Indict Austin, TX Officer O'Neill and Two Fellow LEO's On Official Oppression Charges
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On Tuesday the 13th of December 2016 at approximately 1:15pm Kristopher Cody King was the victim of a motorcycle profiling stop in Austin, Texas. Cody, who is a member of a motorcycle club in Texas, was stopped under the pretext of failing to properly signal while riding his motorcycle. But the real intent was to illegally detain Cody so they could violate his privacy without justification by taking pictures of tattoos all over his body.
The stop was initiated by three APD officers, two of which's identity is only known to the Internal Affairs Division of the Austin Police Department, the other officer being Dane O'Neil. Officer O'Neill and the other officers intentionally violated King's First and Fourth Amendment rights:
They claimed to stop King because he failed to signal a turn. The officers ran Mr. King for warrants - he was clear. The officers informed Mr. King that he would not receive a ticket for failing to signal. Mr. King then requested to leave.
The three officers told Mr. King that he was not free to leave. They told him that they were going to photograph his body. They told Mr. King that he could submit to their photograph on the side of the road, or they would arrest him and photograph him at the jail. This is in direct violation of APD standard operating procedures.
Official APD procedures make it clear that Cody’s stop was impermissible and reaffirms Supreme Court precedent. The APD Policy Manual reads:
318.6.2 FIELD PHOTOGRAPHS TAKEN WITHOUT CONSENT
Field photographs may be taken without consent only if taken during a detention that is based on reasonable suspicion of criminal activity and the photograph serves a legitimate law enforcement purpose related to the detention.
(a) The officer must be able to articulate facts that reasonably indicate that the subject was involved in, or was about to become involved in, criminal conduct.
(b) Mere knowledge or suspicion of gang membership or affiliation is not a sufficient justification for taking a photograph without consent.
(c) If, prior to taking a photograph, the officer’s reasonable suspicion of criminal activity has been dispelled, the detention must cease and the photograph should not be taken.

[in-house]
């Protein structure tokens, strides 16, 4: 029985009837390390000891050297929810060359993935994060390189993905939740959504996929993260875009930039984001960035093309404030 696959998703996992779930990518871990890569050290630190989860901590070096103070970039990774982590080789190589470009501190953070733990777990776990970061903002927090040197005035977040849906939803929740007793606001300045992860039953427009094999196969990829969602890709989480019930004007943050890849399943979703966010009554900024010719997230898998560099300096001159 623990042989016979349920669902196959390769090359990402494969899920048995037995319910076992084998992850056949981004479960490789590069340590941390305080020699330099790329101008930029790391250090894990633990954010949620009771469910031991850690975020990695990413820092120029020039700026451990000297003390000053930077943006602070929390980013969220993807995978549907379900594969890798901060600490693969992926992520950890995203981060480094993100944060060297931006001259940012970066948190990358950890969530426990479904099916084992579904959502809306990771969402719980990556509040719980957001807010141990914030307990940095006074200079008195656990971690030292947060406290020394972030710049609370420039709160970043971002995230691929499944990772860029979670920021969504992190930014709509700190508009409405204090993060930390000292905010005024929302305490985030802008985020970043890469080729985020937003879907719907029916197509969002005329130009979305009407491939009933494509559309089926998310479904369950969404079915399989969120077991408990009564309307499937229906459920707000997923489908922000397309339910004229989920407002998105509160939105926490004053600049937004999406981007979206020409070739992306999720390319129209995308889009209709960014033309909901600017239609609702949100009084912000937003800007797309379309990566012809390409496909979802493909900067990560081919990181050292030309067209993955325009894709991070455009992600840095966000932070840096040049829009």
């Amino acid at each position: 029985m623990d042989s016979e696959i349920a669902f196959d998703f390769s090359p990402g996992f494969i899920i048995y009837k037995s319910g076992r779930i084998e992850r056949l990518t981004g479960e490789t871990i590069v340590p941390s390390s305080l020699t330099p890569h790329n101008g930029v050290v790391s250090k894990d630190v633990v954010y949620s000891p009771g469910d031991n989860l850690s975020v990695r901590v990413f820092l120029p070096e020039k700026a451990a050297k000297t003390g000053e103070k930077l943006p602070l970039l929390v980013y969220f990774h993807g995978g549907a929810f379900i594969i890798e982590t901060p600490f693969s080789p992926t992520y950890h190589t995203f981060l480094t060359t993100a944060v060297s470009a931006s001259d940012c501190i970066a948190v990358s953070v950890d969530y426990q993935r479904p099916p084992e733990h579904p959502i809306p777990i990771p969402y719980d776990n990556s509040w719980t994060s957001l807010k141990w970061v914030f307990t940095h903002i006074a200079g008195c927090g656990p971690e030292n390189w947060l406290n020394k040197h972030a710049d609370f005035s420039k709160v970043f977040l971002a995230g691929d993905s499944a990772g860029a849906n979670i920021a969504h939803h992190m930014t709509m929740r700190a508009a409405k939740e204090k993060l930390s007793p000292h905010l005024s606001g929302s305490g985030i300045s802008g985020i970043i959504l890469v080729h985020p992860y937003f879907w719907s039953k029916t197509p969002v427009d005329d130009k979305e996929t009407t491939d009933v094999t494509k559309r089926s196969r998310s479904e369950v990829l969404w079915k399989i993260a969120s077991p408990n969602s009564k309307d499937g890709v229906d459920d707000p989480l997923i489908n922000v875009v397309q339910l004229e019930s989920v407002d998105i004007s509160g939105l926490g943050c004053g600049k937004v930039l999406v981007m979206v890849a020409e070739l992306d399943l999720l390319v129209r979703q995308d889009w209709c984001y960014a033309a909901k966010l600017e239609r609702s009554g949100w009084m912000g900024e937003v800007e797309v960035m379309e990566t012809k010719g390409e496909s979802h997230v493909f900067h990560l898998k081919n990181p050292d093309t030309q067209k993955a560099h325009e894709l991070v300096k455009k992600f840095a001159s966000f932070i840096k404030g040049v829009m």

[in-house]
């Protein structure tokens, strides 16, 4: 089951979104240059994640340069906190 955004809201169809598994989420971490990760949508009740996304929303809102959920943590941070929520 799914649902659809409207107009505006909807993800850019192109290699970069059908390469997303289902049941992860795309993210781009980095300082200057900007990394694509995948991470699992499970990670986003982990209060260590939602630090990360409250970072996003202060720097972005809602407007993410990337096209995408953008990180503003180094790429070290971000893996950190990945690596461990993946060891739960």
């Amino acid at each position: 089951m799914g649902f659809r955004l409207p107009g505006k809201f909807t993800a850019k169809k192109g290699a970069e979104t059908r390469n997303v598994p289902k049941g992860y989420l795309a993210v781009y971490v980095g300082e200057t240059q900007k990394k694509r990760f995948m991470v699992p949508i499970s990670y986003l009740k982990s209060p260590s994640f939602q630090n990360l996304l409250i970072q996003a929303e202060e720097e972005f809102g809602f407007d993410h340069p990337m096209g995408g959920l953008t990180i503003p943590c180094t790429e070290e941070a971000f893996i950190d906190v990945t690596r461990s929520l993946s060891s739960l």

Mr. King initially refused to submit to the photography. When he was told that the officers intended to arrest him so that they could take pictures of his body, he submitted to them.
Officer Dane O'Neill proceeded and ordered King to take off his helmet. King was ordered to unzip his vest. Officer O'Neill - without asking permission - and without permission - put his hands on King. Officer O'Neill lifted up King's shirt sleeve to expose skin that was not already exposed. Officer O'Neill lifted up King's shirt in the back to expose his naked back for photography.
The officers forced King to submit to showing his naked skin in public, in broad daylight, on the side of the road - under the threat of an unlawful arrest.
Officer O'Neill and the other two officers violated Mr. King's right to be free from an unreasonably prolonged detention when they continued to hold Mr. King on the side of the road after they completed the purpose of the traffic stop.
Officer O'Neill and the other two officers violated Mr. King's First Amendment right to associate when they held him solely because they believed he was a member of a motorcycle club.
Officer O'Neill and the other two officers violated Mr. King's Fourth Amendment right to be free from an unreasonable search when they forced him to expose his naked skin - that King chose to cover with clothing - in public.
Officer O'Neill violated Mr. King's Fourth Amendment right to be free from an unreasonable search when Officer O'Neill placed his hands on Mr. King and lifted up his clothing without Mr. King's permission.
These Officers Committed the Offense of Official Oppression:
These Austin Police officers acted intentionally. Their conduct violated clearly established, fundamental, Constitutionally protected rights.
Texas Penal Code Section 39.03 provides that:
A public servant acting under color of his office or employment commits an offense if he:
(1) intentionally subjects another to mistreatment or to arrest, detention, search, seizure, dispossession, assessment, or lien that he knows is unlawful;
(2) intentionally denies or impedes another in the exercise or enjoyment of any right, privilege, power, or immunity, knowing his conduct is unlawful; or
(3) intentionally subjects another to sexual harassment.
These three Austin Police Department officers violated both the first and second subsections of the official oppression statute by intentionally subjecting King to an unlawful seizure, and intentionally denying King his privilege to go about his business as they held him on the side of the road.
These officers have a duty to know and comply with the law. The Constitution is the Supreme Law of the Land. These officers knew what they were doing was wrong.
Please keep the streets of Austin, and Travis County, safe for motorcyclists. Ensure all those who ride a motorcycle that they are welcome in your county. Ensure all motorcycle club members you will not tolerate the police violating people's Constitutional rights just because they ride a motorcycle or belong to a motorcycle club.
DA Margaret Moore, indict Officer O'Neill and his two colleagues. You can contact Detective R. Parker in the Special Investigative Unit of APD for their names and badge numbers: email@example.com.
- Margaret Moore
- Travis County District Attorney
Indict Austin, TX officer O'Neill and two fellow LEO's on official oppression charges
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